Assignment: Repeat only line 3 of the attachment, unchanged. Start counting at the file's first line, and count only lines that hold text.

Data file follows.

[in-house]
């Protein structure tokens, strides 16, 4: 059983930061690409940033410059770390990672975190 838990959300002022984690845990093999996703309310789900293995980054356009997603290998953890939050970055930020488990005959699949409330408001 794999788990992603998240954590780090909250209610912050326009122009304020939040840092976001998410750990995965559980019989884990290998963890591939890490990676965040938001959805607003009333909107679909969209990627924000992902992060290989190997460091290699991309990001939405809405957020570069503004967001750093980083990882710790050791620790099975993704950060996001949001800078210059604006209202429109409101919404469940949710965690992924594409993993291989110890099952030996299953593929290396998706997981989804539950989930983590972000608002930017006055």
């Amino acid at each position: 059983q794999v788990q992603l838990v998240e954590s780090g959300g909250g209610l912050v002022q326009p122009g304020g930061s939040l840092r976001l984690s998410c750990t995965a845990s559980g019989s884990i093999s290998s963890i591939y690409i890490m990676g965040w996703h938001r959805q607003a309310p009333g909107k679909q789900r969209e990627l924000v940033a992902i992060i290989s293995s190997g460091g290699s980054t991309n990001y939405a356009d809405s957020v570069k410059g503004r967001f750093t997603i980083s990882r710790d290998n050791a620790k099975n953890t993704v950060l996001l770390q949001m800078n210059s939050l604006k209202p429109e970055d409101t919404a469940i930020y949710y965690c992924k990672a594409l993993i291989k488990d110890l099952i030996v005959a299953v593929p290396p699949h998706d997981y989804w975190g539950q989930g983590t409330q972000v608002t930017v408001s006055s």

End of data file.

């Amino acid at each position: 059983q794999v788990q992603l838990v998240e954590s780090g959300g909250g209610l912050v002022q326009p122009g304020g930061s939040l840092r976001l984690s998410c750990t995965a845990s559980g019989s884990i093999s290998s963890i591939y690409i890490m990676g965040w996703h938001r959805q607003a309310p009333g909107k679909q789900r969209e990627l924000v940033a992902i992060i290989s293995s190997g460091g290699s980054t991309n990001y939405a356009d809405s957020v570069k410059g503004r967001f750093t997603i980083s990882r710790d290998n050791a620790k099975n953890t993704v950060l996001l770390q949001m800078n210059s939050l604006k209202p429109e970055d409101t919404a469940i930020y949710y965690c992924k990672a594409l993993i291989k488990d110890l099952i030996v005959a299953v593929p290396p699949h998706d997981y989804w975190g539950q989930g983590t409330q972000v608002t930017v408001s006055s």